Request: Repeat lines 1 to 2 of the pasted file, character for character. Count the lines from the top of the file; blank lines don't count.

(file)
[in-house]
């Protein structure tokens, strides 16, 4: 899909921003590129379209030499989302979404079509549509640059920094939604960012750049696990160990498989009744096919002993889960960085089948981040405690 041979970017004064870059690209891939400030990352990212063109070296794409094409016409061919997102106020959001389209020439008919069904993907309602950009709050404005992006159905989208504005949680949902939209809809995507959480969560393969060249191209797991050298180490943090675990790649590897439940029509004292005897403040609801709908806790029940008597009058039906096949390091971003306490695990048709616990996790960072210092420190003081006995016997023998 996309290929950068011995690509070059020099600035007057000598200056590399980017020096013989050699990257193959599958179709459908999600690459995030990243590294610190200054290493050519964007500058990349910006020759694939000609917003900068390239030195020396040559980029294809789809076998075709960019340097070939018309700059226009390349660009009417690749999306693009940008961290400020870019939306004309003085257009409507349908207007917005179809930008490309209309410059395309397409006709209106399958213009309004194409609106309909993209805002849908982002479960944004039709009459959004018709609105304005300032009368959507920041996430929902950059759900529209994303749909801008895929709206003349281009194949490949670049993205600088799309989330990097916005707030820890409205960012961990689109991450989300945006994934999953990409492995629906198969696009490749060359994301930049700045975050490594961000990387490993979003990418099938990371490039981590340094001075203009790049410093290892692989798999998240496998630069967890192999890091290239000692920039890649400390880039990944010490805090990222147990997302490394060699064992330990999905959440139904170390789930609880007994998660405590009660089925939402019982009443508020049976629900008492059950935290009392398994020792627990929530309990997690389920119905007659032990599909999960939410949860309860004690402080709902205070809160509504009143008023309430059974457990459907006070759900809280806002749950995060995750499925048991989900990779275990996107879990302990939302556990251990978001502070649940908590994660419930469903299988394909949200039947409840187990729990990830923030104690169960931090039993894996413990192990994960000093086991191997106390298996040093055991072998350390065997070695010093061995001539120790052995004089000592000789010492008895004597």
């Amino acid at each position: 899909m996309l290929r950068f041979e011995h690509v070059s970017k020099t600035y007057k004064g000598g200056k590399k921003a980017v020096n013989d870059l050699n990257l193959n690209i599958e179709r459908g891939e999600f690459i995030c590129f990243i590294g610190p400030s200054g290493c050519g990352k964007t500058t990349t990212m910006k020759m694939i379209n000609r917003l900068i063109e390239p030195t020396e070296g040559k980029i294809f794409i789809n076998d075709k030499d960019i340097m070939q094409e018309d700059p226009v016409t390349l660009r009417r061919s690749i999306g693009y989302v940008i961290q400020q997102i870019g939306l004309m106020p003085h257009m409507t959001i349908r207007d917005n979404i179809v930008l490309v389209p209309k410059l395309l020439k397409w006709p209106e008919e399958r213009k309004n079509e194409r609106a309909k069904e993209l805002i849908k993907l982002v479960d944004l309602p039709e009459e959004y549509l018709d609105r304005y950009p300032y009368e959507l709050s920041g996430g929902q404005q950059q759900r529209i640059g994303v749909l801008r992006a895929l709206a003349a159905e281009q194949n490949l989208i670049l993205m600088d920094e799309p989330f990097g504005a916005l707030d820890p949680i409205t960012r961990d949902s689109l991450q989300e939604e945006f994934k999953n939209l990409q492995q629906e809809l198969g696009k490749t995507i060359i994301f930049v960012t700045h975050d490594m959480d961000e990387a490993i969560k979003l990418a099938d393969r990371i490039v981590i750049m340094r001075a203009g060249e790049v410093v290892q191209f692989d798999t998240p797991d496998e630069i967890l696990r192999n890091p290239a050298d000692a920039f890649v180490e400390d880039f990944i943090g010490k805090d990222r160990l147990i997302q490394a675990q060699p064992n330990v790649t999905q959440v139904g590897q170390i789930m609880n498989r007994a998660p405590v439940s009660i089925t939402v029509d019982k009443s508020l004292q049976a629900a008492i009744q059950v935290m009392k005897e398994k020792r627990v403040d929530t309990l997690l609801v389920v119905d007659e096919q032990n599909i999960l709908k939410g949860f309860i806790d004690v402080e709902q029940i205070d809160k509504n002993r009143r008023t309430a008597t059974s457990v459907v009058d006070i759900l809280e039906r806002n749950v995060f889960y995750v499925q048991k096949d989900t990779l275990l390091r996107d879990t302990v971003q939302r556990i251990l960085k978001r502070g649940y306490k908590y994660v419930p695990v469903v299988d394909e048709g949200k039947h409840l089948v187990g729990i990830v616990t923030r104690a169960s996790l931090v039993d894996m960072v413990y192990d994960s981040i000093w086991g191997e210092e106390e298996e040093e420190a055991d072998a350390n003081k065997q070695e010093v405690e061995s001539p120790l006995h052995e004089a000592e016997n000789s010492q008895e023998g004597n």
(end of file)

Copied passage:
[in-house]
């Protein structure tokens, strides 16, 4: 899909921003590129379209030499989302979404079509549509640059920094939604960012750049696990160990498989009744096919002993889960960085089948981040405690 041979970017004064870059690209891939400030990352990212063109070296794409094409016409061919997102106020959001389209020439008919069904993907309602950009709050404005992006159905989208504005949680949902939209809809995507959480969560393969060249191209797991050298180490943090675990790649590897439940029509004292005897403040609801709908806790029940008597009058039906096949390091971003306490695990048709616990996790960072210092420190003081006995016997023998 996309290929950068011995690509070059020099600035007057000598200056590399980017020096013989050699990257193959599958179709459908999600690459995030990243590294610190200054290493050519964007500058990349910006020759694939000609917003900068390239030195020396040559980029294809789809076998075709960019340097070939018309700059226009390349660009009417690749999306693009940008961290400020870019939306004309003085257009409507349908207007917005179809930008490309209309410059395309397409006709209106399958213009309004194409609106309909993209805002849908982002479960944004039709009459959004018709609105304005300032009368959507920041996430929902950059759900529209994303749909801008895929709206003349281009194949490949670049993205600088799309989330990097916005707030820890409205960012961990689109991450989300945006994934999953990409492995629906198969696009490749060359994301930049700045975050490594961000990387490993979003990418099938990371490039981590340094001075203009790049410093290892692989798999998240496998630069967890192999890091290239000692920039890649400390880039990944010490805090990222147990997302490394060699064992330990999905959440139904170390789930609880007994998660405590009660089925939402019982009443508020049976629900008492059950935290009392398994020792627990929530309990997690389920119905007659032990599909999960939410949860309860004690402080709902205070809160509504009143008023309430059974457990459907006070759900809280806002749950995060995750499925048991989900990779275990996107879990302990939302556990251990978001502070649940908590994660419930469903299988394909949200039947409840187990729990990830923030104690169960931090039993894996413990192990994960000093086991191997106390298996040093055991072998350390065997070695010093061995001539120790052995004089000592000789010492008895004597």